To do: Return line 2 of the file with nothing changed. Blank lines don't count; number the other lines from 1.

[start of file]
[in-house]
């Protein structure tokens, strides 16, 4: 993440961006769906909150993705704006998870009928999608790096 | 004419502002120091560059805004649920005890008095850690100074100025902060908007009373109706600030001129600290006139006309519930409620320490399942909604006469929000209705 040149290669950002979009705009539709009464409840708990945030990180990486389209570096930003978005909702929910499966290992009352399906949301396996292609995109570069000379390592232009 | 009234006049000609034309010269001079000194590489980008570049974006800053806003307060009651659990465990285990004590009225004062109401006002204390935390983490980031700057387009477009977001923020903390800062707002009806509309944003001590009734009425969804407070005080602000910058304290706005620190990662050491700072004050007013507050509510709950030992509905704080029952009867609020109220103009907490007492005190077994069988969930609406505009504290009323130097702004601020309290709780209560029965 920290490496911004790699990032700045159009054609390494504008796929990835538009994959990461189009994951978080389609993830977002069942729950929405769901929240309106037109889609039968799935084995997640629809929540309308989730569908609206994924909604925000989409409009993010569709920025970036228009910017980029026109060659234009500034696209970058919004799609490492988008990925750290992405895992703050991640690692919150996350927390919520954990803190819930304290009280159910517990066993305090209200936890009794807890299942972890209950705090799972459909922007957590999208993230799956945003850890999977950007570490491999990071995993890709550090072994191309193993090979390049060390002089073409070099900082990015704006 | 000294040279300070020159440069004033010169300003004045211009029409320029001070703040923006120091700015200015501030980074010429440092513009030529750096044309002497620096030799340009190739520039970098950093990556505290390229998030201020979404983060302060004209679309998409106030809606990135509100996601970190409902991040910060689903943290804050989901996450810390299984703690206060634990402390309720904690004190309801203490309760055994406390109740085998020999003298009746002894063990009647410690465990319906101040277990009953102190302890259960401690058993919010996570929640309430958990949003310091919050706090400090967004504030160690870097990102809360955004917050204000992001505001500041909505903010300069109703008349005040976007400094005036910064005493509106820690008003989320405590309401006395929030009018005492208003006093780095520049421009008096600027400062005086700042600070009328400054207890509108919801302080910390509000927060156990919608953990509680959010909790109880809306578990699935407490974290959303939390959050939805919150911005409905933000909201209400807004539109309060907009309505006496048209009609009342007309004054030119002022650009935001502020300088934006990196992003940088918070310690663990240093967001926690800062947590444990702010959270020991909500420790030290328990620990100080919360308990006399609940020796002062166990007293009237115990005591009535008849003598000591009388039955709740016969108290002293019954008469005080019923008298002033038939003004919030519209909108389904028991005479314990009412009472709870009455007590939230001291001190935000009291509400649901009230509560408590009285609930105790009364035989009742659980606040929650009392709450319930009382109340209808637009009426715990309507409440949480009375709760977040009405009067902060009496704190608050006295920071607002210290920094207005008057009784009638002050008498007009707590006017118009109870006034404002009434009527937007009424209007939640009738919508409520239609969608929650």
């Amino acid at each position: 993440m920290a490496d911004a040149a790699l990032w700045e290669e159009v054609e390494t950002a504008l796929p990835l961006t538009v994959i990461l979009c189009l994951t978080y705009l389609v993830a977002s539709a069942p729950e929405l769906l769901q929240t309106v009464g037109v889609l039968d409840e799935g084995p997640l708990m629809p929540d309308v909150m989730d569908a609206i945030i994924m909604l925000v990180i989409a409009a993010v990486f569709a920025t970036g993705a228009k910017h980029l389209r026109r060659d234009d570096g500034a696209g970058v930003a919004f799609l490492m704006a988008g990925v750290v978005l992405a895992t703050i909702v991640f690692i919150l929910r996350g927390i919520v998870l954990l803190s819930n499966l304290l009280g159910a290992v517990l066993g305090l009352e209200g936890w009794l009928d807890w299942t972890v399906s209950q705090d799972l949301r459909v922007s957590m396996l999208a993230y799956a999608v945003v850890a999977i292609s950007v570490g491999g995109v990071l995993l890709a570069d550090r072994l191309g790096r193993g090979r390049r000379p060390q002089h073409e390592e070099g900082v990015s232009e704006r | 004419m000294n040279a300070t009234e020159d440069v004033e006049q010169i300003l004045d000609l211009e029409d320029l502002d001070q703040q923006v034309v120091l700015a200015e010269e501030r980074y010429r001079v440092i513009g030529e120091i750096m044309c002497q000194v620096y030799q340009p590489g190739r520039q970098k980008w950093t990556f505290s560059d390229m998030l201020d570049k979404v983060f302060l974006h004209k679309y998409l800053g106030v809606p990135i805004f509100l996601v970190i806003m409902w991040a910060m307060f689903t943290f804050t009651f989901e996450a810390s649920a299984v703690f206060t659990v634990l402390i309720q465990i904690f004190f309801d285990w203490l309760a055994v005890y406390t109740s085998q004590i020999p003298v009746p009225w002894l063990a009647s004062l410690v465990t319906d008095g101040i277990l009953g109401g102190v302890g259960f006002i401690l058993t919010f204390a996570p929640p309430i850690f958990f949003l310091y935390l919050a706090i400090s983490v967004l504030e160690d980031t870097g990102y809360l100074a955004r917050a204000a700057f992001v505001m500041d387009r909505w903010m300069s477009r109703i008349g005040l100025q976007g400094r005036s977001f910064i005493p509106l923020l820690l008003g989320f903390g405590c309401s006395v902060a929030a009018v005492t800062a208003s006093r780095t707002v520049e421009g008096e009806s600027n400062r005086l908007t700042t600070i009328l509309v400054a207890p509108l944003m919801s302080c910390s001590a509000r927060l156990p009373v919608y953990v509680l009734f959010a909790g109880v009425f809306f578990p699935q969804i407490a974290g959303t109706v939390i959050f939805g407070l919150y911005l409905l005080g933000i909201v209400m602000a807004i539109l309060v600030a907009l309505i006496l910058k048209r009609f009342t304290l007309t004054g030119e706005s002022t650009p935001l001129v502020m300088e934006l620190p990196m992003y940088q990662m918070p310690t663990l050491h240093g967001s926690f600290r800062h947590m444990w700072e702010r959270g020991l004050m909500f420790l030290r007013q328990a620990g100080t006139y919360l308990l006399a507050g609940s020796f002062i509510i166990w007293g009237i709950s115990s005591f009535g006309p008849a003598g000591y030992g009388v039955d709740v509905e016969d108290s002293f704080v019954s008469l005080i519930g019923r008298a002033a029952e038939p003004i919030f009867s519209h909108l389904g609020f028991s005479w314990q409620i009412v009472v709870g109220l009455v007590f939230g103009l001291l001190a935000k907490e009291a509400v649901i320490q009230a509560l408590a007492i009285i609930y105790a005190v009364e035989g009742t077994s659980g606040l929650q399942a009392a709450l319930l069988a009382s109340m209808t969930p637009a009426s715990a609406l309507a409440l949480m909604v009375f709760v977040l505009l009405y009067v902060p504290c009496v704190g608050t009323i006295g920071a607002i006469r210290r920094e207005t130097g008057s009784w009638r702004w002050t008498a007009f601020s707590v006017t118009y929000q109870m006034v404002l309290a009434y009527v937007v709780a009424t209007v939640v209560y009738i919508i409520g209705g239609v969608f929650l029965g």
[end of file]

């Protein structure tokens, strides 16, 4: 993440961006769906909150993705704006998870009928999608790096 | 004419502002120091560059805004649920005890008095850690100074100025902060908007009373109706600030001129600290006139006309519930409620320490399942909604006469929000209705 040149290669950002979009705009539709009464409840708990945030990180990486389209570096930003978005909702929910499966290992009352399906949301396996292609995109570069000379390592232009 | 009234006049000609034309010269001079000194590489980008570049974006800053806003307060009651659990465990285990004590009225004062109401006002204390935390983490980031700057387009477009977001923020903390800062707002009806509309944003001590009734009425969804407070005080602000910058304290706005620190990662050491700072004050007013507050509510709950030992509905704080029952009867609020109220103009907490007492005190077994069988969930609406505009504290009323130097702004601020309290709780209560029965 920290490496911004790699990032700045159009054609390494504008796929990835538009994959990461189009994951978080389609993830977002069942729950929405769901929240309106037109889609039968799935084995997640629809929540309308989730569908609206994924909604925000989409409009993010569709920025970036228009910017980029026109060659234009500034696209970058919004799609490492988008990925750290992405895992703050991640690692919150996350927390919520954990803190819930304290009280159910517990066993305090209200936890009794807890299942972890209950705090799972459909922007957590999208993230799956945003850890999977950007570490491999990071995993890709550090072994191309193993090979390049060390002089073409070099900082990015704006 | 000294040279300070020159440069004033010169300003004045211009029409320029001070703040923006120091700015200015501030980074010429440092513009030529750096044309002497620096030799340009190739520039970098950093990556505290390229998030201020979404983060302060004209679309998409106030809606990135509100996601970190409902991040910060689903943290804050989901996450810390299984703690206060634990402390309720904690004190309801203490309760055994406390109740085998020999003298009746002894063990009647410690465990319906101040277990009953102190302890259960401690058993919010996570929640309430958990949003310091919050706090400090967004504030160690870097990102809360955004917050204000992001505001500041909505903010300069109703008349005040976007400094005036910064005493509106820690008003989320405590309401006395929030009018005492208003006093780095520049421009008096600027400062005086700042600070009328400054207890509108919801302080910390509000927060156990919608953990509680959010909790109880809306578990699935407490974290959303939390959050939805919150911005409905933000909201209400807004539109309060907009309505006496048209009609009342007309004054030119002022650009935001502020300088934006990196992003940088918070310690663990240093967001926690800062947590444990702010959270020991909500420790030290328990620990100080919360308990006399609940020796002062166990007293009237115990005591009535008849003598000591009388039955709740016969108290002293019954008469005080019923008298002033038939003004919030519209909108389904028991005479314990009412009472709870009455007590939230001291001190935000009291509400649901009230509560408590009285609930105790009364035989009742659980606040929650009392709450319930009382109340209808637009009426715990309507409440949480009375709760977040009405009067902060009496704190608050006295920071607002210290920094207005008057009784009638002050008498007009707590006017118009109870006034404002009434009527937007009424209007939640009738919508409520239609969608929650």